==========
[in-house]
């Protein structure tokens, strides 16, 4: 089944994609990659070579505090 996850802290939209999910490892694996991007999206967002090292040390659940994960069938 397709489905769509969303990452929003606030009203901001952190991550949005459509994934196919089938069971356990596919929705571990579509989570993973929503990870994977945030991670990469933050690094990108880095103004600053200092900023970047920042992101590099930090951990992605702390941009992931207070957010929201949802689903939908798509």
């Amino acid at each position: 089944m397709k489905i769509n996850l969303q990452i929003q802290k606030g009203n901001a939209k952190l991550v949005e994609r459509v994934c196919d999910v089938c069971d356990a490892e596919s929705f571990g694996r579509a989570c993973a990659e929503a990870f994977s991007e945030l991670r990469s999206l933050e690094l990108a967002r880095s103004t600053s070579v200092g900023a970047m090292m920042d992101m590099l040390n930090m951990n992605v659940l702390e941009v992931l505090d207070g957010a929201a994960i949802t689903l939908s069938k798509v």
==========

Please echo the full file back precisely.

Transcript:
[in-house]
């Protein structure tokens, strides 16, 4: 089944994609990659070579505090 996850802290939209999910490892694996991007999206967002090292040390659940994960069938 397709489905769509969303990452929003606030009203901001952190991550949005459509994934196919089938069971356990596919929705571990579509989570993973929503990870994977945030991670990469933050690094990108880095103004600053200092900023970047920042992101590099930090951990992605702390941009992931207070957010929201949802689903939908798509």
């Amino acid at each position: 089944m397709k489905i769509n996850l969303q990452i929003q802290k606030g009203n901001a939209k952190l991550v949005e994609r459509v994934c196919d999910v089938c069971d356990a490892e596919s929705f571990g694996r579509a989570c993973a990659e929503a990870f994977s991007e945030l991670r990469s999206l933050e690094l990108a967002r880095s103004t600053s070579v200092g900023a970047m090292m920042d992101m590099l040390n930090m951990n992605v659940l702390e941009v992931l505090d207070g957010a929201a994960i949802t689903l939908s069938k798509v």